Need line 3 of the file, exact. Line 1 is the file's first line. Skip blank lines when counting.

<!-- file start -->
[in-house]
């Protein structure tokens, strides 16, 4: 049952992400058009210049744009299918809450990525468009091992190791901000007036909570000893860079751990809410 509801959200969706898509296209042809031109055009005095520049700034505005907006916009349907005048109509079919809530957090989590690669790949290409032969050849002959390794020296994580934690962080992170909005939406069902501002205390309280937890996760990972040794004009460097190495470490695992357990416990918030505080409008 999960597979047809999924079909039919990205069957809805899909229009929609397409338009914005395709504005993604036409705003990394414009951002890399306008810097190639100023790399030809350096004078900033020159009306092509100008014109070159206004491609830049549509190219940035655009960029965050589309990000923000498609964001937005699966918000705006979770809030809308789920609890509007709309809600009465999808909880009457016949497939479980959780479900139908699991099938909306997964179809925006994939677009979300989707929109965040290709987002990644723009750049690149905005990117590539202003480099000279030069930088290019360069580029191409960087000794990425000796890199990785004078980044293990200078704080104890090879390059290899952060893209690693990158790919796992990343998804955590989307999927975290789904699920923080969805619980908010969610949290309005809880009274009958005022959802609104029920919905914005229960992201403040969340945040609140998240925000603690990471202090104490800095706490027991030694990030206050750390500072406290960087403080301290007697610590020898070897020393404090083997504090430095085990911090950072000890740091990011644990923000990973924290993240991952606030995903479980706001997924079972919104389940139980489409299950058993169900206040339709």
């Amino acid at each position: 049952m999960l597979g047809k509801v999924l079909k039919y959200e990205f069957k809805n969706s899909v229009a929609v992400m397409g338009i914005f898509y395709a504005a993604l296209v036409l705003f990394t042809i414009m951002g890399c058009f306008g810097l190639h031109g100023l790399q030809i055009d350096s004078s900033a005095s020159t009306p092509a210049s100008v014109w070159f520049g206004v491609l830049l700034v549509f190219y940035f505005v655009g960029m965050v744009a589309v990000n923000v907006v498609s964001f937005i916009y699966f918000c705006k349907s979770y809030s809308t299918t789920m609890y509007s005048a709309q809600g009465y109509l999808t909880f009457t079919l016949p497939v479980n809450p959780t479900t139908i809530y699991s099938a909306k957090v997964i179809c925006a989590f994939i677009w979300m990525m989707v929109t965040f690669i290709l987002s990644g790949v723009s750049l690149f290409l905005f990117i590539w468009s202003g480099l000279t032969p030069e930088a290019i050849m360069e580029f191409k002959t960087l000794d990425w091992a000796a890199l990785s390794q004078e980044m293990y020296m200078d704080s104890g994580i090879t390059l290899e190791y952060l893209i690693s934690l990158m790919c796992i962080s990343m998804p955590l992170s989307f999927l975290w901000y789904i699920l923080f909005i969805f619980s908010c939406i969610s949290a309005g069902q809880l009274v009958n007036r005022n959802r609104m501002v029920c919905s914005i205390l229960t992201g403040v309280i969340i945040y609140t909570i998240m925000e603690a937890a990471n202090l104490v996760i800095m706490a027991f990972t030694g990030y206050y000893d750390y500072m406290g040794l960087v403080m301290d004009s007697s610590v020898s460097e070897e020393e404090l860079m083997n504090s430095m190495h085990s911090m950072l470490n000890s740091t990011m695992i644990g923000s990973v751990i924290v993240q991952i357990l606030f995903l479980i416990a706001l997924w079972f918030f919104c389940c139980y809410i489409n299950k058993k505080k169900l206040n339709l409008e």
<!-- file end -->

């Amino acid at each position: 049952m999960l597979g047809k509801v999924l079909k039919y959200e990205f069957k809805n969706s899909v229009a929609v992400m397409g338009i914005f898509y395709a504005a993604l296209v036409l705003f990394t042809i414009m951002g890399c058009f306008g810097l190639h031109g100023l790399q030809i055009d350096s004078s900033a005095s020159t009306p092509a210049s100008v014109w070159f520049g206004v491609l830049l700034v549509f190219y940035f505005v655009g960029m965050v744009a589309v990000n923000v907006v498609s964001f937005i916009y699966f918000c705006k349907s979770y809030s809308t299918t789920m609890y509007s005048a709309q809600g009465y109509l999808t909880f009457t079919l016949p497939v479980n809450p959780t479900t139908i809530y699991s099938a909306k957090v997964i179809c925006a989590f994939i677009w979300m990525m989707v929109t965040f690669i290709l987002s990644g790949v723009s750049l690149f290409l905005f990117i590539w468009s202003g480099l000279t032969p030069e930088a290019i050849m360069e580029f191409k002959t960087l000794d990425w091992a000796a890199l990785s390794q004078e980044m293990y020296m200078d704080s104890g994580i090879t390059l290899e190791y952060l893209i690693s934690l990158m790919c796992i962080s990343m998804p955590l992170s989307f999927l975290w901000y789904i699920l923080f909005i969805f619980s908010c939406i969610s949290a309005g069902q809880l009274v009958n007036r005022n959802r609104m501002v029920c919905s914005i205390l229960t992201g403040v309280i969340i945040y609140t909570i998240m925000e603690a937890a990471n202090l104490v996760i800095m706490a027991f990972t030694g990030y206050y000893d750390y500072m406290g040794l960087v403080m301290d004009s007697s610590v020898s460097e070897e020393e404090l860079m083997n504090s430095m190495h085990s911090m950072l470490n000890s740091t990011m695992i644990g923000s990973v751990i924290v993240q991952i357990l606030f995903l479980i416990a706001l997924w079972f918030f919104c389940c139980y809410i489409n299950k058993k505080k169900l206040n339709l409008e």